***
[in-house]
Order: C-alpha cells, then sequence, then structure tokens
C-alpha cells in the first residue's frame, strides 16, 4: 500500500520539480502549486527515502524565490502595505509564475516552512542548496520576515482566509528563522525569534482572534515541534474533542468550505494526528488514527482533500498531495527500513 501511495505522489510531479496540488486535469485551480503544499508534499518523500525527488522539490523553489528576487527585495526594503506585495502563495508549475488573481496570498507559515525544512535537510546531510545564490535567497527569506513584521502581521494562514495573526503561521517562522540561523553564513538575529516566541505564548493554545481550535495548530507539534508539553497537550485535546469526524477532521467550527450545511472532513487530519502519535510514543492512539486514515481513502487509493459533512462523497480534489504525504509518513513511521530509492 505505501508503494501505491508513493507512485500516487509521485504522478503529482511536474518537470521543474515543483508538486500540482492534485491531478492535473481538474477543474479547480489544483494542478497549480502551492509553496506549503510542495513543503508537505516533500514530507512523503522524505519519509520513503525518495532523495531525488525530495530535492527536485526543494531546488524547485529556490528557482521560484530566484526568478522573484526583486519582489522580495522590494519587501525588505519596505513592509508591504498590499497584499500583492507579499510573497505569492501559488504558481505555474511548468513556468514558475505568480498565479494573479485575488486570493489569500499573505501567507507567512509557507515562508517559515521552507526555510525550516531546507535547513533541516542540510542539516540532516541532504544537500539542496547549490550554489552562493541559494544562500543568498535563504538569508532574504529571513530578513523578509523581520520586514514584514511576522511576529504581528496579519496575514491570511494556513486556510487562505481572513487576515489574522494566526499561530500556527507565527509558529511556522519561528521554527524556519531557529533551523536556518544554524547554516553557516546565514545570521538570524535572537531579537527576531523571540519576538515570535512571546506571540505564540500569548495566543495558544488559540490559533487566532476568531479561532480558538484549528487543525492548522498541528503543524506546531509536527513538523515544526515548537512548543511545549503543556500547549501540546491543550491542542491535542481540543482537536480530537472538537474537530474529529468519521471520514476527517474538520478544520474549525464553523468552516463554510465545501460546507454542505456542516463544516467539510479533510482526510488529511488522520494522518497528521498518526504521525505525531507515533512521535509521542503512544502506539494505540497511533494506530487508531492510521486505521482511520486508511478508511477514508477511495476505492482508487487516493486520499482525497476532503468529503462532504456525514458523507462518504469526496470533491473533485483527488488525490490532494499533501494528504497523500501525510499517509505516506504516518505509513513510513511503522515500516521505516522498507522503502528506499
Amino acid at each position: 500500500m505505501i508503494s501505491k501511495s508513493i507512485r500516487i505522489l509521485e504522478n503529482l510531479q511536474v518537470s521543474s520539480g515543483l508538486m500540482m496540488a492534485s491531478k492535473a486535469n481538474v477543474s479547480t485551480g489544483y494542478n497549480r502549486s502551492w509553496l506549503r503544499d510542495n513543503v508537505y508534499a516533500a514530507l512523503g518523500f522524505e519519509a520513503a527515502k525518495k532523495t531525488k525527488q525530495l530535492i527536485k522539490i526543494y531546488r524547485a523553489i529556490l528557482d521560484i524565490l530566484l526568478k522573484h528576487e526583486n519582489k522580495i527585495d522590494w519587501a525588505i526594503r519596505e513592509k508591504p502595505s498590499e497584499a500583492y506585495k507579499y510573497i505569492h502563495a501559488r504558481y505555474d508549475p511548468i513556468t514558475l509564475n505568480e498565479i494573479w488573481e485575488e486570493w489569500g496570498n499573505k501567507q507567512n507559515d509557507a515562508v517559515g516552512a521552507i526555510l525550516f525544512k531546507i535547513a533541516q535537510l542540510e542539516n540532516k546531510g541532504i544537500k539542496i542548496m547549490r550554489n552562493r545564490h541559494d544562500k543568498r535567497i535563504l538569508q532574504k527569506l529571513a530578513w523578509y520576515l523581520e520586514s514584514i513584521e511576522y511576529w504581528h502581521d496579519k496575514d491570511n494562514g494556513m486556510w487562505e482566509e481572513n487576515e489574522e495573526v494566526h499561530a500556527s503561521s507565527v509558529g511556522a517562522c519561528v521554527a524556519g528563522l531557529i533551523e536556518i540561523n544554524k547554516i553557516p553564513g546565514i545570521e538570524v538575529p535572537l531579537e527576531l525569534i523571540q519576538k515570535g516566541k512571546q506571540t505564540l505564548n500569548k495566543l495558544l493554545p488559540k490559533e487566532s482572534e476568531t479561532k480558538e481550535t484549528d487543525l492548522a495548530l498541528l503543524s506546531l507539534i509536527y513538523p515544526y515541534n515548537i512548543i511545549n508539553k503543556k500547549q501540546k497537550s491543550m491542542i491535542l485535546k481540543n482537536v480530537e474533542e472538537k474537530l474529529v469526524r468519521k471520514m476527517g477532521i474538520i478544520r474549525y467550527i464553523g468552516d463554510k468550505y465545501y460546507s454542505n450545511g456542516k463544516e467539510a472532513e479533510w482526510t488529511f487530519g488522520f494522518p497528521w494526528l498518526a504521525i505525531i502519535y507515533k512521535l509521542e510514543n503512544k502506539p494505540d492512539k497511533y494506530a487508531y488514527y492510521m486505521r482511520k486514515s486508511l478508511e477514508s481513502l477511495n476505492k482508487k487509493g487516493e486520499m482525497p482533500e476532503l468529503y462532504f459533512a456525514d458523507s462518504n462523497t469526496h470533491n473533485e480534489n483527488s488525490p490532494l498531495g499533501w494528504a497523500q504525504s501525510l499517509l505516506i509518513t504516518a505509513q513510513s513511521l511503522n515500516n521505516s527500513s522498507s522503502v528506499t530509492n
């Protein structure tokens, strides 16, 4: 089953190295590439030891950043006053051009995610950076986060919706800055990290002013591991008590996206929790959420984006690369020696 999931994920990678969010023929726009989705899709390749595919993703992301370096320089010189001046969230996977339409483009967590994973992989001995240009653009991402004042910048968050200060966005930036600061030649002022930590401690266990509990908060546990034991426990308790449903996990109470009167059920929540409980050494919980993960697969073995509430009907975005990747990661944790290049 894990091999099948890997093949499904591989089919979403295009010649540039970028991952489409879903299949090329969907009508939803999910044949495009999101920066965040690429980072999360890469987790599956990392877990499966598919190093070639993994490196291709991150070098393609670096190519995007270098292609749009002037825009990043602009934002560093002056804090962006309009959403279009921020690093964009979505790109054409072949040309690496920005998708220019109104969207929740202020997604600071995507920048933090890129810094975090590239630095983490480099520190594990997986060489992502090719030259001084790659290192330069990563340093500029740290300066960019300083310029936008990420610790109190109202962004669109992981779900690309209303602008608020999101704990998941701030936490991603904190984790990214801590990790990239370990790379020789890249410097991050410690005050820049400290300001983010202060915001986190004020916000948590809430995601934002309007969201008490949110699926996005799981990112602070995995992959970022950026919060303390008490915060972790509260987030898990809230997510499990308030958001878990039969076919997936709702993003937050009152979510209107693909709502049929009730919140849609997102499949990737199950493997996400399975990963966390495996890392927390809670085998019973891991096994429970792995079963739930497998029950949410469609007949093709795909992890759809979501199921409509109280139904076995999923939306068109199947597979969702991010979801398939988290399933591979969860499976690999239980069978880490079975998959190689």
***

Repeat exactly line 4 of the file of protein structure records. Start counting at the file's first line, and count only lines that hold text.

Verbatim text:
Amino acid at each position: 500500500m505505501i508503494s501505491k501511495s508513493i507512485r500516487i505522489l509521485e504522478n503529482l510531479q511536474v518537470s521543474s520539480g515543483l508538486m500540482m496540488a492534485s491531478k492535473a486535469n481538474v477543474s479547480t485551480g489544483y494542478n497549480r502549486s502551492w509553496l506549503r503544499d510542495n513543503v508537505y508534499a516533500a514530507l512523503g518523500f522524505e519519509a520513503a527515502k525518495k532523495t531525488k525527488q525530495l530535492i527536485k522539490i526543494y531546488r524547485a523553489i529556490l528557482d521560484i524565490l530566484l526568478k522573484h528576487e526583486n519582489k522580495i527585495d522590494w519587501a525588505i526594503r519596505e513592509k508591504p502595505s498590499e497584499a500583492y506585495k507579499y510573497i505569492h502563495a501559488r504558481y505555474d508549475p511548468i513556468t514558475l509564475n505568480e498565479i494573479w488573481e485575488e486570493w489569500g496570498n499573505k501567507q507567512n507559515d509557507a515562508v517559515g516552512a521552507i526555510l525550516f525544512k531546507i535547513a533541516q535537510l542540510e542539516n540532516k546531510g541532504i544537500k539542496i542548496m547549490r550554489n552562493r545564490h541559494d544562500k543568498r535567497i535563504l538569508q532574504k527569506l529571513a530578513w523578509y520576515l523581520e520586514s514584514i513584521e511576522y511576529w504581528h502581521d496579519k496575514d491570511n494562514g494556513m486556510w487562505e482566509e481572513n487576515e489574522e495573526v494566526h499561530a500556527s503561521s507565527v509558529g511556522a517562522c519561528v521554527a524556519g528563522l531557529i533551523e536556518i540561523n544554524k547554516i553557516p553564513g546565514i545570521e538570524v538575529p535572537l531579537e527576531l525569534i523571540q519576538k515570535g516566541k512571546q506571540t505564540l505564548n500569548k495566543l495558544l493554545p488559540k490559533e487566532s482572534e476568531t479561532k480558538e481550535t484549528d487543525l492548522a495548530l498541528l503543524s506546531l507539534i509536527y513538523p515544526y515541534n515548537i512548543i511545549n508539553k503543556k500547549q501540546k497537550s491543550m491542542i491535542l485535546k481540543n482537536v480530537e474533542e472538537k474537530l474529529v469526524r468519521k471520514m476527517g477532521i474538520i478544520r474549525y467550527i464553523g468552516d463554510k468550505y465545501y460546507s454542505n450545511g456542516k463544516e467539510a472532513e479533510w482526510t488529511f487530519g488522520f494522518p497528521w494526528l498518526a504521525i505525531i502519535y507515533k512521535l509521542e510514543n503512544k502506539p494505540d492512539k497511533y494506530a487508531y488514527y492510521m486505521r482511520k486514515s486508511l478508511e477514508s481513502l477511495n476505492k482508487k487509493g487516493e486520499m482525497p482533500e476532503l468529503y462532504f459533512a456525514d458523507s462518504n462523497t469526496h470533491n473533485e480534489n483527488s488525490p490532494l498531495g499533501w494528504a497523500q504525504s501525510l499517509l505516506i509518513t504516518a505509513q513510513s513511521l511503522n515500516n521505516s527500513s522498507s522503502v528506499t530509492n